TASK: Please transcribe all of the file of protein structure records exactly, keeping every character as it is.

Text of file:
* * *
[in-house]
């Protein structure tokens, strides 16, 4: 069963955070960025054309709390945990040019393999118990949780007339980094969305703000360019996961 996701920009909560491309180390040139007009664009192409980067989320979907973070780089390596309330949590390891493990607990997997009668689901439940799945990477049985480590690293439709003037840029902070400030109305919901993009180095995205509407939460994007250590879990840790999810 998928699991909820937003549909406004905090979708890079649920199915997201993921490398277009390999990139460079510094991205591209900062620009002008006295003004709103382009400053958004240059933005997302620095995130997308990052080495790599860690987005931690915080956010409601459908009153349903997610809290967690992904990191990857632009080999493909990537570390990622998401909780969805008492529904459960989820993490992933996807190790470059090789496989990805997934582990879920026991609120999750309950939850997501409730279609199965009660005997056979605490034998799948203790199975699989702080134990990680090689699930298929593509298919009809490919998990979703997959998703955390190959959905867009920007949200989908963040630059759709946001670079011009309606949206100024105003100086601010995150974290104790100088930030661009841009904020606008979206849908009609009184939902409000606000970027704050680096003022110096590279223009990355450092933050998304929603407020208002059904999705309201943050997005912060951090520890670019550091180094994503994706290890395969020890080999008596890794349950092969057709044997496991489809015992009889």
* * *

[in-house]
């Protein structure tokens, strides 16, 4: 069963955070960025054309709390945990040019393999118990949780007339980094969305703000360019996961 996701920009909560491309180390040139007009664009192409980067989320979907973070780089390596309330949590390891493990607990997997009668689901439940799945990477049985480590690293439709003037840029902070400030109305919901993009180095995205509407939460994007250590879990840790999810 998928699991909820937003549909406004905090979708890079649920199915997201993921490398277009390999990139460079510094991205591209900062620009002008006295003004709103382009400053958004240059933005997302620095995130997308990052080495790599860690987005931690915080956010409601459908009153349903997610809290967690992904990191990857632009080999493909990537570390990622998401909780969805008492529904459960989820993490992933996807190790470059090789496989990805997934582990879920026991609120999750309950939850997501409730279609199965009660005997056979605490034998799948203790199975699989702080134990990680090689699930298929593509298919009809490919998990979703997959998703955390190959959905867009920007949200989908963040630059759709946001670079011009309606949206100024105003100086601010995150974290104790100088930030661009841009904020606008979206849908009609009184939902409000606000970027704050680096003022110096590279223009990355450092933050998304929603407020208002059904999705309201943050997005912060951090520890670019550091180094994503994706290890395969020890080999008596890794349950092969057709044997496991489809015992009889």